At least 8 dead amid record-breaking cold snap

By Danielle Haynes and Daniel Uria
A man with a scarf over his face walks with a child in lower Manhattan in below freezing temperature in New York City on Tuesday. Photo by John Angelillo/UPI
A man with a scarf over his face walks with a child in lower Manhattan in below freezing temperature in New York City on Tuesday. Photo by John Angelillo/UPI | License Photo

Jan. 2 (UPI) -- Record-breaking frigid temperatures across much of the United States may to be blame for at least eight deaths, authorities said.

Arctic cold plunged large swaths of the Plains, Midwest, South and East into sub-zero temperatures, over the weekend, the coldest recording in Embarrass, Minn., on Sunday at minus 45 degrees. Wind chills reached to 50 degrees below zero in parts of the Dakotas and northern Minnesota; Hettinger, N.D., recorded a minus 58-degree wind chill Sunday.


On Tuesday, the deep freeze dipped down to Texas, with a wind chill of minus-10 in Amarillo, and temperatures in the teens and 20s in Arkansas, Louisiana, Mississippi, Alabama, Tennessee and other southeastern states.

The cold may be to blame for a number of deaths across the country.

On Tuesday, a pileup of dozens of vehicles on Interstate 90 in Lancaster, N.Y., killed at least one person. Lancaster Emergency Management said at least 75 vehicles were involved in the crash amid snowy conditions on the New York State Thruway near Buffalo. At least 11 people were transported to local hospitals.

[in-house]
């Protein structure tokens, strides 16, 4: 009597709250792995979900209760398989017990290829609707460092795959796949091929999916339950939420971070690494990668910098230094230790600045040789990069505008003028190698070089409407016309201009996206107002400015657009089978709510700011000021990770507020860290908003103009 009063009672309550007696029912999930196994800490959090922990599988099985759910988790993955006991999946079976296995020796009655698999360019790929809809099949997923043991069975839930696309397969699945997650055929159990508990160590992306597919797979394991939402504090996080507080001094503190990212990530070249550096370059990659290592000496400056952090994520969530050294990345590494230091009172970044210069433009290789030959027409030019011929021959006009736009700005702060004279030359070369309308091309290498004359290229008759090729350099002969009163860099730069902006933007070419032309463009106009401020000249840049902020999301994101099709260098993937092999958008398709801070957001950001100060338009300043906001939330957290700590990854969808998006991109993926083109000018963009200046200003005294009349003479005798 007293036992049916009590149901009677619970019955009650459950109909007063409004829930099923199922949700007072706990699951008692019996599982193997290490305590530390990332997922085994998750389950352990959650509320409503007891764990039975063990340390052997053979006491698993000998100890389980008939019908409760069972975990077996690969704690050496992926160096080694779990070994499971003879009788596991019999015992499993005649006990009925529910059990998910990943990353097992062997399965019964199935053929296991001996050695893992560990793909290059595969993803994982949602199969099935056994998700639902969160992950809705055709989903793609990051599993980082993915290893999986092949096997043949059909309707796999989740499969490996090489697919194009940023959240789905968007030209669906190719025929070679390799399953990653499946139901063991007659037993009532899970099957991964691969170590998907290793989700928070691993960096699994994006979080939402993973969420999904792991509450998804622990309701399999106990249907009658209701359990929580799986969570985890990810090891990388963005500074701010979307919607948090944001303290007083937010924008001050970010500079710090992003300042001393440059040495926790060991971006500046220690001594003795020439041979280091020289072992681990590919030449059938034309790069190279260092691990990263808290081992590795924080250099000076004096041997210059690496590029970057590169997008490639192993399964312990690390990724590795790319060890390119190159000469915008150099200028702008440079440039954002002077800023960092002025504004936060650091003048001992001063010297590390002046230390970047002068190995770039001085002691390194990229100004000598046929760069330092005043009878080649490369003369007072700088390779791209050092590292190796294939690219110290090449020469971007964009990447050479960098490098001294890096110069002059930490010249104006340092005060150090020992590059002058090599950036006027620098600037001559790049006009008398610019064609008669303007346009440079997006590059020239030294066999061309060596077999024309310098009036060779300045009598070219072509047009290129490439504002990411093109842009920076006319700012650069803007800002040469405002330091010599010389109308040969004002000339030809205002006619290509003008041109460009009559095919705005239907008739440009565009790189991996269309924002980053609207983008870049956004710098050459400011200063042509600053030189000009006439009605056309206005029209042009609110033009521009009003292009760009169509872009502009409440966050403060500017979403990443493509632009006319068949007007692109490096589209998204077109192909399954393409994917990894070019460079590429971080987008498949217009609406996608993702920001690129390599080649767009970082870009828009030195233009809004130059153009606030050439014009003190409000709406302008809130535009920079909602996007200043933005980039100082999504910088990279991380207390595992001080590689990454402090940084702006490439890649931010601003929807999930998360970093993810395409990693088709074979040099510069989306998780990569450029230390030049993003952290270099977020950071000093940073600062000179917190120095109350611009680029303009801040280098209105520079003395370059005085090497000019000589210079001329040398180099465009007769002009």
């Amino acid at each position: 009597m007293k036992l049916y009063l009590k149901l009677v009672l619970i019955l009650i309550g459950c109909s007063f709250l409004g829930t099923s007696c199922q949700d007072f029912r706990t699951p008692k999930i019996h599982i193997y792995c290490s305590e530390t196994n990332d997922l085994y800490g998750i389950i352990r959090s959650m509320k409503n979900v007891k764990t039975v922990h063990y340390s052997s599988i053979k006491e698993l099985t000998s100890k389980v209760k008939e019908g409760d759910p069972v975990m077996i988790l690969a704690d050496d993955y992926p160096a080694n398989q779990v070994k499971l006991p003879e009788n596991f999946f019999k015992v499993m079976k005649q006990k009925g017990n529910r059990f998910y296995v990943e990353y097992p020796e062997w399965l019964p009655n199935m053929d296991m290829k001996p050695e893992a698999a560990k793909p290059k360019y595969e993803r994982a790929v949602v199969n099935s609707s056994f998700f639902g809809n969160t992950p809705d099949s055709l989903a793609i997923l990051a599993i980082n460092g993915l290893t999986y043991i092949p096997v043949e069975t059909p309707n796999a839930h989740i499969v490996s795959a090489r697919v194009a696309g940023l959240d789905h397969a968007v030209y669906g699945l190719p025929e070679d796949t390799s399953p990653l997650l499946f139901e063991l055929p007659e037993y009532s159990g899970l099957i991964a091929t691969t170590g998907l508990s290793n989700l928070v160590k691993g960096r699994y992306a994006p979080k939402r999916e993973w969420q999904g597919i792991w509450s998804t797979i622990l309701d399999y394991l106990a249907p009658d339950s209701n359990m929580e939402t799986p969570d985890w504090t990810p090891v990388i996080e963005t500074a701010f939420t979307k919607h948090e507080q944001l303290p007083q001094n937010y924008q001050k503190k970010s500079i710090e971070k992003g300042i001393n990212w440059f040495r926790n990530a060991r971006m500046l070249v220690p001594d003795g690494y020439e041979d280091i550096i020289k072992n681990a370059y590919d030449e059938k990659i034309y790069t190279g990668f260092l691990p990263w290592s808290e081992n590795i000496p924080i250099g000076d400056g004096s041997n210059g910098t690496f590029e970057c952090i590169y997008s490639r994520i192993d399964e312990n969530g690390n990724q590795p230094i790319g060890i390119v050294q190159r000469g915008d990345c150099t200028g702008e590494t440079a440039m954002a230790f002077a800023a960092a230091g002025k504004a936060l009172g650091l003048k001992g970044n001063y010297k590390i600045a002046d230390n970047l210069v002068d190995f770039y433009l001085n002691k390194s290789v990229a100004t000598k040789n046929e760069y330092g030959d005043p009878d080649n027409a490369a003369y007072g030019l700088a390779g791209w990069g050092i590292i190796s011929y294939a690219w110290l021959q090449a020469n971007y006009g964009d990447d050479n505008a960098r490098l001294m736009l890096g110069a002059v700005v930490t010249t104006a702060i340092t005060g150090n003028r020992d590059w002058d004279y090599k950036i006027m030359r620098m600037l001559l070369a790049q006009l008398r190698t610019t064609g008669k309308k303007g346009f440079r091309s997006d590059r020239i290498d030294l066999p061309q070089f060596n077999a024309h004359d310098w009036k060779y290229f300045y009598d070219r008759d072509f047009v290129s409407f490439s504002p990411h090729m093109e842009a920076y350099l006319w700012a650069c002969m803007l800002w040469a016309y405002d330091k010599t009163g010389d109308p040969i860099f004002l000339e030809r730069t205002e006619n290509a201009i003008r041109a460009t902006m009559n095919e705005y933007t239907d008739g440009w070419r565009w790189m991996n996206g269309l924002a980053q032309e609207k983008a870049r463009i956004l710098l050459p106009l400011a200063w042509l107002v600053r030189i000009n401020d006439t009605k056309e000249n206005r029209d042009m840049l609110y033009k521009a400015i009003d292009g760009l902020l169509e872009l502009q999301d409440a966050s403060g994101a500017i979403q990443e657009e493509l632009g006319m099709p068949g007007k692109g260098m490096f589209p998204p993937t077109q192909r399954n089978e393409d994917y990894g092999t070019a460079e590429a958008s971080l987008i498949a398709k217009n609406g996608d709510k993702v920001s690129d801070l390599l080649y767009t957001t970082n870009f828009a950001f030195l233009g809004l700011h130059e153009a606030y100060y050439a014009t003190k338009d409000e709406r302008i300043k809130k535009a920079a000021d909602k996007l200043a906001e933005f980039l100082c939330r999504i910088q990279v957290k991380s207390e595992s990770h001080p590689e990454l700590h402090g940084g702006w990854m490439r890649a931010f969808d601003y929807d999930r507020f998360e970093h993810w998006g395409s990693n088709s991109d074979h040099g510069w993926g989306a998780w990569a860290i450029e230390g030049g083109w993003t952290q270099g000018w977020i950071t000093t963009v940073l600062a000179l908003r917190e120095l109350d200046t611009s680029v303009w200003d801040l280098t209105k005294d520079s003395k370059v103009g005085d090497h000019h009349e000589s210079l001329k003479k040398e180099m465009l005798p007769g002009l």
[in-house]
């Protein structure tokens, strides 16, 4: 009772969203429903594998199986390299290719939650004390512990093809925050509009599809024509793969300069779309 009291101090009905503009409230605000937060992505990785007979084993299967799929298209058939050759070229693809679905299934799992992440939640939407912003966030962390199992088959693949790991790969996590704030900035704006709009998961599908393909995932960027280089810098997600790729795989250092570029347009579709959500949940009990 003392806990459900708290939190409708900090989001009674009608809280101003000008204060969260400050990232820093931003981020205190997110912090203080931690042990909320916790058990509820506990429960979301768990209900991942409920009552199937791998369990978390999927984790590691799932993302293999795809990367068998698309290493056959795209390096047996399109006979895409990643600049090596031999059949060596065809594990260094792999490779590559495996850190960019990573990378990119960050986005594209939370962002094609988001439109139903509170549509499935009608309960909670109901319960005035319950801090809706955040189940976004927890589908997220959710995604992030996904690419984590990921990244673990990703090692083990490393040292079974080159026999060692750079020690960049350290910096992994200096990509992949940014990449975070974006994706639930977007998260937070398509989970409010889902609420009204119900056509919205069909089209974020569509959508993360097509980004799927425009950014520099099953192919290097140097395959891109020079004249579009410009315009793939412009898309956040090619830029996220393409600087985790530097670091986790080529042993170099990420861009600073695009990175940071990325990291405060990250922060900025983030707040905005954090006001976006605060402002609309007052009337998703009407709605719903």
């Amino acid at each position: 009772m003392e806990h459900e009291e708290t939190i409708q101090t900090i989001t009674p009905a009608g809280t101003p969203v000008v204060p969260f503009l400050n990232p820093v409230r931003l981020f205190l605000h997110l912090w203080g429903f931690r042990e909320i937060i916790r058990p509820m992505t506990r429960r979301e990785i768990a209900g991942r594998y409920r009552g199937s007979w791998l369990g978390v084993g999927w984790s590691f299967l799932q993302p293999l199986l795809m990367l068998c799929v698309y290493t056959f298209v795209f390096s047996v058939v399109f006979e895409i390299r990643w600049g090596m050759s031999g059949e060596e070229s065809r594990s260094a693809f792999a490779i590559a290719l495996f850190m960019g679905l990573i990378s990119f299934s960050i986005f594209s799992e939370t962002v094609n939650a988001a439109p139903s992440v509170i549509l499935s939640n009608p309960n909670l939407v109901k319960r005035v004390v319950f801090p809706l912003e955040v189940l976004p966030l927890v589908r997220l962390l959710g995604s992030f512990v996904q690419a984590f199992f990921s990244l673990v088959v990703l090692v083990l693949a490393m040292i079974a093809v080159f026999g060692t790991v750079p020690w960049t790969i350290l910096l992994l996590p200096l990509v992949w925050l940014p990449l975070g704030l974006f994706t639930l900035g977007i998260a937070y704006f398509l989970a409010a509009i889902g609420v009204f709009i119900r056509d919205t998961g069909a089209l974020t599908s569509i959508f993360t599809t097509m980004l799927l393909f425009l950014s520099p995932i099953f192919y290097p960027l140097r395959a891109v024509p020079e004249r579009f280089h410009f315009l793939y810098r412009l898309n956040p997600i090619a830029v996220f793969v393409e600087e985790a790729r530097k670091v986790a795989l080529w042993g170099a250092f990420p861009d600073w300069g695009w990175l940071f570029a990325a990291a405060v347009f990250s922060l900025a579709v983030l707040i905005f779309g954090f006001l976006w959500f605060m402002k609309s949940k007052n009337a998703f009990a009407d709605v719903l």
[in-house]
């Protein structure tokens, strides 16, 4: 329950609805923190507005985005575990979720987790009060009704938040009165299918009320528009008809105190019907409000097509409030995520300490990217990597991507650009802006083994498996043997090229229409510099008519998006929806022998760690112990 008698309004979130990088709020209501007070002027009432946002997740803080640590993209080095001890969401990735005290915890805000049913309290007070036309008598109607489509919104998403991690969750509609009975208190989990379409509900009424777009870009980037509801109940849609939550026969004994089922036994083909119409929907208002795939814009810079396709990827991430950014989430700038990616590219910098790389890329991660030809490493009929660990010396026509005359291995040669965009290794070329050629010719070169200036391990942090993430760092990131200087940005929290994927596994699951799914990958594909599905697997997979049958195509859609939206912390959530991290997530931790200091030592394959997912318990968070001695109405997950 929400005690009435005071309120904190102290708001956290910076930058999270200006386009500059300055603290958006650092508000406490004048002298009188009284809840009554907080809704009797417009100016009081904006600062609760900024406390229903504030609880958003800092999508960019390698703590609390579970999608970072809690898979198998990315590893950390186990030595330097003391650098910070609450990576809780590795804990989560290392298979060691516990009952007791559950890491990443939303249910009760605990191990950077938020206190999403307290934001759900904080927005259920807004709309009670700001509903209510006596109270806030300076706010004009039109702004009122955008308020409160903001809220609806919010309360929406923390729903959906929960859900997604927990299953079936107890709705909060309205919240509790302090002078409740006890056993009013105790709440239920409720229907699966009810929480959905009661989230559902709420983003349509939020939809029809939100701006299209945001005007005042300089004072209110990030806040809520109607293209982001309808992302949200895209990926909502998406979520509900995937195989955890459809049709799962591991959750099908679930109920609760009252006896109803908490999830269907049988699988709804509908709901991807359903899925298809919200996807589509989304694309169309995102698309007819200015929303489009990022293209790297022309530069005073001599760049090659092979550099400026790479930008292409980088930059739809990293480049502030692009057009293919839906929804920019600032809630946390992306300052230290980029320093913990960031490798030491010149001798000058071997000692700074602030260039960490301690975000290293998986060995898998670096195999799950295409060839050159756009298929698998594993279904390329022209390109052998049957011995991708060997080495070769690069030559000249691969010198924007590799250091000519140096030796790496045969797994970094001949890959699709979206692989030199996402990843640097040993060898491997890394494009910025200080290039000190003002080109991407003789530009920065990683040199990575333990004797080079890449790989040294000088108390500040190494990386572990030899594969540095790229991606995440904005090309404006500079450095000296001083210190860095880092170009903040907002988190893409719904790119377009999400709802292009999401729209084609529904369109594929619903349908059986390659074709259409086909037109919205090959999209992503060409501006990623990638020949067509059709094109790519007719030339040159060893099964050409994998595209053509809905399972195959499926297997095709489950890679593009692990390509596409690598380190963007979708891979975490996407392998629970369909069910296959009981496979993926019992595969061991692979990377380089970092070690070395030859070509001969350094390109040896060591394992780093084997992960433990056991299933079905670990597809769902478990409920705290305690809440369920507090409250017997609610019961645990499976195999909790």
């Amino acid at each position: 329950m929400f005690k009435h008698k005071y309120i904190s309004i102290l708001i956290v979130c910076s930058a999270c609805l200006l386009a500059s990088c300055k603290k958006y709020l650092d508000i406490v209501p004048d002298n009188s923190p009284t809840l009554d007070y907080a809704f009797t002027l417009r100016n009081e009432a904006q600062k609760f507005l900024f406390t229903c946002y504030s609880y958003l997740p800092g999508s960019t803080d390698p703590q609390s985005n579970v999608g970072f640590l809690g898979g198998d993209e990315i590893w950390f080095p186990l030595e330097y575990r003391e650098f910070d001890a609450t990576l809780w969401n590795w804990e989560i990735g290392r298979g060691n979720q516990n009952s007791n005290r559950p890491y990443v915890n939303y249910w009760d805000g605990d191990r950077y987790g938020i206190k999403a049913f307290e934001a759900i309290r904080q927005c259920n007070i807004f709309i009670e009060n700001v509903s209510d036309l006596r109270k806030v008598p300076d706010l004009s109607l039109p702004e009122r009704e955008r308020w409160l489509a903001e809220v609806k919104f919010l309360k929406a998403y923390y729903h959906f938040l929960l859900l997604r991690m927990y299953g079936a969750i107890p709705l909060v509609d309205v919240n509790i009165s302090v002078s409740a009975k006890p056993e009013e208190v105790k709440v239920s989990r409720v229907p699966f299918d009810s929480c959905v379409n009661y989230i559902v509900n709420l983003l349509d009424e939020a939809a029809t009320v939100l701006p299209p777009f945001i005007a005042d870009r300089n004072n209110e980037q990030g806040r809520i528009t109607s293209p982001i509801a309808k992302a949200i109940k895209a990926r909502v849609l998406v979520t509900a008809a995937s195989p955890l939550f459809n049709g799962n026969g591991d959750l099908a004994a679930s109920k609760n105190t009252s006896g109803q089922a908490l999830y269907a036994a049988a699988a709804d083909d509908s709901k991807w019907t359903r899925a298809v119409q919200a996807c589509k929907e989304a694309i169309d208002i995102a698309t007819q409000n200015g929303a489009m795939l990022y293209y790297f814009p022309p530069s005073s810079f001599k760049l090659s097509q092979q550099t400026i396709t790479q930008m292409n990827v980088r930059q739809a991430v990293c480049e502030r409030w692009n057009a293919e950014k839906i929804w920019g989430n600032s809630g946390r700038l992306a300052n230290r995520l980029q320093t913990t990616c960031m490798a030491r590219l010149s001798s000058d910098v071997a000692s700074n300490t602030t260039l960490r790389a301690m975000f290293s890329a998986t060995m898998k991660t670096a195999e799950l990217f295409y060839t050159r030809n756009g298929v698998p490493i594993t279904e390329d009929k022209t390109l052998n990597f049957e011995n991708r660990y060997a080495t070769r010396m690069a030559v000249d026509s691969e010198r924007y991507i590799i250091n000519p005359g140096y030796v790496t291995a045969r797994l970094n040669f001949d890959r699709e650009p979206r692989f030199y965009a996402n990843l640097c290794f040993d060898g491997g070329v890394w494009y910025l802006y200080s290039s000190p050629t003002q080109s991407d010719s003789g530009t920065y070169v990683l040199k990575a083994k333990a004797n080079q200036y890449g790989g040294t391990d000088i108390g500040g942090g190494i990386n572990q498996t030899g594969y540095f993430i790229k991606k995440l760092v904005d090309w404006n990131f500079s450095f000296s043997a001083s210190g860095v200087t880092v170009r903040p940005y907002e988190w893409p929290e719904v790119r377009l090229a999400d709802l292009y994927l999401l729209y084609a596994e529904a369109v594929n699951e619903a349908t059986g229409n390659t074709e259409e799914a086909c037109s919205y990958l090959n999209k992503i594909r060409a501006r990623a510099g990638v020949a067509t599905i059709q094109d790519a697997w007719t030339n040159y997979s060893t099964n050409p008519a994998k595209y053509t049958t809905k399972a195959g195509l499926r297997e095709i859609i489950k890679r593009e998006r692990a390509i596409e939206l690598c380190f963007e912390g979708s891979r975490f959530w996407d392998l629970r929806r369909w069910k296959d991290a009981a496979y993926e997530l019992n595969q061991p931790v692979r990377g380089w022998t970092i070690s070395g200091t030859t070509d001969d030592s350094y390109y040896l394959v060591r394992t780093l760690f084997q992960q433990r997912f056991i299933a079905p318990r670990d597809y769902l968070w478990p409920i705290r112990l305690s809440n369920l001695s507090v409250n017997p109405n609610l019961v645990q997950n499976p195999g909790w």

The Milwaukee County medical examiner's office suspects the cold played a role in the deaths of two men found dead outdoors Sunday. Also in Wisconsin, the Fond du Lac County Sheriff's Office said they think cold temperatures killed a 27-year-old woman who went missing after leaving an ice shanty on Lake Winnebago. They said she fell along the shoreline and likely died of exposure.

In Charleston, W.Va., police found a 52-year-old homeless man frozen to death on a porch. Bismarck, N.D., police said they believe a 52-year-old man froze to death before his body was found near the Lewis and Clark Riverboat on the Missouri River.

The minus 2-degree temperature in Detroit also may have played a role in the death of a man found dead sitting outside a church Monday, police said. In St. Louis, police said they found a man frozen to death inside a dumpster Monday afternoon.

The U.S. Coast Guard was tasked with freeing a pair of tugboats stuck in the Hudson River in New York, as the cold weather left parts of the river icy.


The Coast Guard's 140-foot Penobscot Bay cutter freed a tugboat called the Brooklyn on its way from New York City to Albany on Sunday and later assisted the Stephanie Dann on Tuesday morning after the tugboat's engine failed near Newburgh.

Coast Guard Petty Officer Steve Strohmaier advised smaller boats to use caution while navigating the icy Hudson river.

"As the days stay cold, the ice is building up and getting thicker, and some of the smaller boats aren't built for it," Strohmaier said.

Forecasters said another bout of Arctic air is expected to cause temperatures to plummet later in the week. The National Weather Service issued wind-chill warnings throughout the Planes, Midwest, South and East.

The Weather Channel reported areas in the Ohio Valley could see record lows broken by up to 10 degrees.

Leon County, Fla., announced Tuesday it would close schools Wednesday due to expected hazardous road conditions. The NWS predicted up to 1 1/2 inches of snow or one-fourth inch of ice in the Tallahassee area.

The NWS predicted blizzard conditions and up to 12 inches of snow in eastern Massachusetts on Wednesday night. The Massachusetts Bay Transportation Authority's commuter rail lines had delays Tuesday in Boston from technical delays caused by frigid temperatures.


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